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Designers Should Provide Support by Fostering Multiple Abilities
Steven McGee & Lisa Ann Scott
Copyright © 2001
What are multiple abilities?
The latest theories regarding student intellectual abilities involve the nature of intelligence, a topic of considerable debate for more than a century. On one side of the debate, psychologists define and measure general intelligence as a single, fixed trait. From the early 20th century Intelligence Quotient, or IQ, tests have been the most commonly used instruments for measuring general intelligence. The idea that a single number can signify someone's level of intelligence is entrenched within the education community. Because IQ scores are a strong predictor of academic performance, schools still use them to sort students into academic tracks (gifted, special needs, college prep, vocational, etc.).
On the other side of the debate, psychologists have recently pointed out that IQ scores are not a good predictor of success outside of school. In their landmark work on intelligence, Howard Gardner and Robert Sternberg crystallized many of the arguments against IQ testing when they each proposed a theory of multiple intelligences. They believe a single number cannot capture the complexity of real world, human performance. Instead, both Gardner and Sternberg theorize that there are a variety of intellectual abilities and that it is possible for schools to cultivate all of them.
Gardner's multiple intelligences theory (1993a) is descriptive and encompasses seven intellectual abilities; Sternberg's (1997) is predictive and focuses on three intellectual abilities that predict success in the real world: analytic, creative, and practical.
The National Science Education Standards recommend that students engage in independent scientific research. However, that's a tall order for students new to scientific inquiry. They aren't proficient in the range of intellectual abilities a robust research challenge requires. To prepare students, instructional designers should develop authentic, ill-structured investigations that engage students' analytic, creative, and practical abilities.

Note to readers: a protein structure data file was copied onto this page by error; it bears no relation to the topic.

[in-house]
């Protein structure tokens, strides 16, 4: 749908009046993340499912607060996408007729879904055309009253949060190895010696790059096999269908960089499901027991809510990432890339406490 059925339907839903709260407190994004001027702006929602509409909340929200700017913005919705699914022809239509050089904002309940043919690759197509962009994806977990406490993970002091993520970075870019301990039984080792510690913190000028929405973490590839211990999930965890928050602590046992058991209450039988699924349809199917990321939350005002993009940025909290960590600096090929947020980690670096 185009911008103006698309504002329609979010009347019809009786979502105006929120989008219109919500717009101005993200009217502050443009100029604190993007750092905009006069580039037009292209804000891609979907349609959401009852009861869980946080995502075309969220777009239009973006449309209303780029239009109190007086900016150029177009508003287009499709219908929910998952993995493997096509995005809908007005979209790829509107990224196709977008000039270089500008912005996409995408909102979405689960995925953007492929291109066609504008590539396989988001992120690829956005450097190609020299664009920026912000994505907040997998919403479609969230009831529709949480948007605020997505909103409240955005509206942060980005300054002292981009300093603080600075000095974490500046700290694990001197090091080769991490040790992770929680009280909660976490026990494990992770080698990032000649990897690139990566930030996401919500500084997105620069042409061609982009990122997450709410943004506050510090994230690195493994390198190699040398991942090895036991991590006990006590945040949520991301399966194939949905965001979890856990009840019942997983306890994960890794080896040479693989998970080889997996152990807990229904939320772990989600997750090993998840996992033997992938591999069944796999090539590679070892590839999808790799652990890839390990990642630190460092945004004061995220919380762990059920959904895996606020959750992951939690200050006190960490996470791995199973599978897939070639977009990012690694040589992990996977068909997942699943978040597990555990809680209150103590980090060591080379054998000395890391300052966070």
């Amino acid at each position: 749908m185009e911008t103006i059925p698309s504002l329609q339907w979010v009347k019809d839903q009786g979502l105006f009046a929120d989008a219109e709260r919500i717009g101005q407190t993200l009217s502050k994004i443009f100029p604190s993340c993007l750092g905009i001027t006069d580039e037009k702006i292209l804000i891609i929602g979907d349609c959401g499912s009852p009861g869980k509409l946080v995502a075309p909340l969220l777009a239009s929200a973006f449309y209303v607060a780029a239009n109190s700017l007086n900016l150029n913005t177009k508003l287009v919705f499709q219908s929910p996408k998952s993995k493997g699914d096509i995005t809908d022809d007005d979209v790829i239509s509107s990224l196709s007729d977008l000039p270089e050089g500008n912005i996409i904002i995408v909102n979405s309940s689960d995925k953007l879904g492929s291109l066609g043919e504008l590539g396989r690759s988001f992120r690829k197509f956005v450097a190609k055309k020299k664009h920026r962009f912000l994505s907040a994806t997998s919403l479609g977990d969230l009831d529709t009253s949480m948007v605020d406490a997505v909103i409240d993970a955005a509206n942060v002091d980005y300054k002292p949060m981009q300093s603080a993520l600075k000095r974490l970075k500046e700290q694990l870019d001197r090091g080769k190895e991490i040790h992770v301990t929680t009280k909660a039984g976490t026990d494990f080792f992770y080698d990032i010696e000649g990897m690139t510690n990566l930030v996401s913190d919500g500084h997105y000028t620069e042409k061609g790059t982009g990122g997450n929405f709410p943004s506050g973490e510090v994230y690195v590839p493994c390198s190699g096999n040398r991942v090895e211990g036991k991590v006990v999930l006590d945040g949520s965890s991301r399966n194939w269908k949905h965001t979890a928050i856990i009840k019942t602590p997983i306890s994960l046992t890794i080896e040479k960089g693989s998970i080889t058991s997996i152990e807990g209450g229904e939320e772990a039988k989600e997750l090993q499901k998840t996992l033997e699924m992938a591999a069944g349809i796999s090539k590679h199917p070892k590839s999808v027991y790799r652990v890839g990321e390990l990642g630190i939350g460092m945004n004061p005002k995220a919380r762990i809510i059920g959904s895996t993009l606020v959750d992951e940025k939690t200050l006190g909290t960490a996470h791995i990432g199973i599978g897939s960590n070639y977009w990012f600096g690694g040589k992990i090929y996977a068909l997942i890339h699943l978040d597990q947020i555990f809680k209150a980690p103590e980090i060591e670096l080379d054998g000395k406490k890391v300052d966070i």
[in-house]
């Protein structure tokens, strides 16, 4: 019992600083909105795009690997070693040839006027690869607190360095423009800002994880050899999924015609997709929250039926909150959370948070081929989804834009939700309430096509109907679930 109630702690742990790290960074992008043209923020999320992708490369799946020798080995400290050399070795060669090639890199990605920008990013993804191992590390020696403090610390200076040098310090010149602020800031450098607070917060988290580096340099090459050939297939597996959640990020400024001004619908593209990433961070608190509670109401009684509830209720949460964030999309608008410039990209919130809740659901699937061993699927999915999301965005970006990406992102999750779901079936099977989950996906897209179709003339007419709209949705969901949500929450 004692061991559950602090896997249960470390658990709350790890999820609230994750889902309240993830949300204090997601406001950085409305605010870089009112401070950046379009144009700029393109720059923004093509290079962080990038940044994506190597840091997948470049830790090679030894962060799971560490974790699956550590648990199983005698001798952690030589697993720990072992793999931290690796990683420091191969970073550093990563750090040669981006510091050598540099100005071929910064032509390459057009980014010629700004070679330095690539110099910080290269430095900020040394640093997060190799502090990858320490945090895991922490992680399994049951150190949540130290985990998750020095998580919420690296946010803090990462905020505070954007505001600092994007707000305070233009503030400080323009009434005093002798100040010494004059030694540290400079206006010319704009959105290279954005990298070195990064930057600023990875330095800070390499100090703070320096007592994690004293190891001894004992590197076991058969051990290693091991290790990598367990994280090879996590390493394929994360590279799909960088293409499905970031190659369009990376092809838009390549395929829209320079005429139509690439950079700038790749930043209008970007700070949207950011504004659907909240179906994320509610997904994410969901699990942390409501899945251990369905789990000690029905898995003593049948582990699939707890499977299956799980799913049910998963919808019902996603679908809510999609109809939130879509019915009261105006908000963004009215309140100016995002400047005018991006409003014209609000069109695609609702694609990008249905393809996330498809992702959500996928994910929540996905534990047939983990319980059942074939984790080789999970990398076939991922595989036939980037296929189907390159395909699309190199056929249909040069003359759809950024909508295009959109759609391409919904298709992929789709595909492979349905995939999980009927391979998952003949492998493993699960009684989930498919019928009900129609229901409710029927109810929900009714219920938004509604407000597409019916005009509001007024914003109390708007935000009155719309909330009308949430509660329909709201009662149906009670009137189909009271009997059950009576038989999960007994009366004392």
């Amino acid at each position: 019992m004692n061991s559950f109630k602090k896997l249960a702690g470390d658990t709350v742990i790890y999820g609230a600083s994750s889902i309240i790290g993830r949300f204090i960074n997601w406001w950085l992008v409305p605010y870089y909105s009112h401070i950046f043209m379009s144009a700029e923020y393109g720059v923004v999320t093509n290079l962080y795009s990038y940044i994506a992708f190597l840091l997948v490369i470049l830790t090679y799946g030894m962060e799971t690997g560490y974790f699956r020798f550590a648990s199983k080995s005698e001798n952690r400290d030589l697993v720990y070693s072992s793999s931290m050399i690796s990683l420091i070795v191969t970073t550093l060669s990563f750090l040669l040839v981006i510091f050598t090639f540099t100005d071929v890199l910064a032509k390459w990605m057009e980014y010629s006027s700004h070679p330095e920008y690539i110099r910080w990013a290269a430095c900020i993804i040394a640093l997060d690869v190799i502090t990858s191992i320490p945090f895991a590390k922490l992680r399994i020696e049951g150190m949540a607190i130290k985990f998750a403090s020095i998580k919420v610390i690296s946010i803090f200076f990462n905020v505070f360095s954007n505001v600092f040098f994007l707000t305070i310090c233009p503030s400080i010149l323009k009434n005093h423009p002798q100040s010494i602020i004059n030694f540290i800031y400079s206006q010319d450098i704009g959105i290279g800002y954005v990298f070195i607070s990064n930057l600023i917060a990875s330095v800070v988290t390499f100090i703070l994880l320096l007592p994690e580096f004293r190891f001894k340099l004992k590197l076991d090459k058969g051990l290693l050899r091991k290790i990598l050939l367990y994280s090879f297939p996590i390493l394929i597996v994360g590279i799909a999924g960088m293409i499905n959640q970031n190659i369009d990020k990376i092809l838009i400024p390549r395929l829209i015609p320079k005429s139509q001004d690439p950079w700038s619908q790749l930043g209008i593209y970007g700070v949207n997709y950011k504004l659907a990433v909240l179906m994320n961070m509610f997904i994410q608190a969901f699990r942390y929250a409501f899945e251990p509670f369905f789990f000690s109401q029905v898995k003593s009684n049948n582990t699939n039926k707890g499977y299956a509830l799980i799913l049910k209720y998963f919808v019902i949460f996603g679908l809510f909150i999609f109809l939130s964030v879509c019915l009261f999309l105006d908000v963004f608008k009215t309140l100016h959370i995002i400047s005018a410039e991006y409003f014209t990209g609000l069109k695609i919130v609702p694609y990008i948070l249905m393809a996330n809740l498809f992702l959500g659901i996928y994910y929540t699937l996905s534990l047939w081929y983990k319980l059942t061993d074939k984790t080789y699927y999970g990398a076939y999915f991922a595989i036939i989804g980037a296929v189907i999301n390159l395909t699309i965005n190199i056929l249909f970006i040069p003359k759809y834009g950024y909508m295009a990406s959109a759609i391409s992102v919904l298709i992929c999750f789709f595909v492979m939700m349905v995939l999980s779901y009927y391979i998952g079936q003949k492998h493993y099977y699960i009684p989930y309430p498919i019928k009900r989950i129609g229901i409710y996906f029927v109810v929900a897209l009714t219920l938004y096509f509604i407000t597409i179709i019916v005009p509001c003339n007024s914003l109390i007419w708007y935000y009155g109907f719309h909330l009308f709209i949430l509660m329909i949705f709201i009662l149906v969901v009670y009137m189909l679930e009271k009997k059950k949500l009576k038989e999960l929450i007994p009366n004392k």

Why is fostering multiple abilities important?
Fostering multiple abilities improves academic achievement. Authentic, ill-structured investigations that foster multiple intellectual abilities are better at improving academic achievement than traditional curricula, which focus on memorization and analytical intelligence (Sternberg, Torff, & Grigorenko, 1998). Authentic, ill-structured investigations enable students to employ their strengths and also challenge them to cultivate their weaker intellectual abilities (Gasiorowski, 1998).
Fostering multiple abilities creates positive attitudes toward science. Instead of traditional memorization and analytic activities, students with strong creative and practical abilities enjoy authentic, ill-structured investigations (Howard, McGee, Shin, & Shia, 2001). Such investigations give all students the opportunity to contribute meaningfully. That instills a more positive attitude toward science. Conversely, students with strong analytic abilities might be frustrated at first by authentic, ill-structured investigations. Their challenge is to cultivate their creative and practical abilities (Howard et al.; Sternberg & Clinkenbeard, 1995).
Fostering multiple abilities makes team research more effective. Students bring different abilities to an investigation. That's an advantage for team research because it's unlikely that any one student has all of the abilities needed to complete the investigation. Designing investigations that foster multiple abilities is an effective way to engage students in team research (Cohen, 1994).
How does a designer foster multiple abilities?
Design investigations that require the use of analytic, creative, and practical abilities. It is important to cultivate different abilities within an investigation (Gardner, 1993b). Instructional activities should not be matched to students' strengths (Sternberg & Grigorenko, 2000). Instead, they should prompt students to use analytic, creative and practical thinking at different points in the investigation. It's not necessary to engage all three abilities within each activity, but they should be represented across the set of activities within an investigation. By engaging all three abilities, students capitalize on their strengths as well as exercise their weaker abilities (Sternberg, 1998).
Help students identify their intellectual strengths and weaknesses. Knowing one's cognitive abilities is part of self-regulated learning. The more students are aware of their intellectual strengths and weaknesses, the better they will perform on authentic, ill-structured investigations. See self-regulated learning for details on helping students become more aware of their intellectual abilities.
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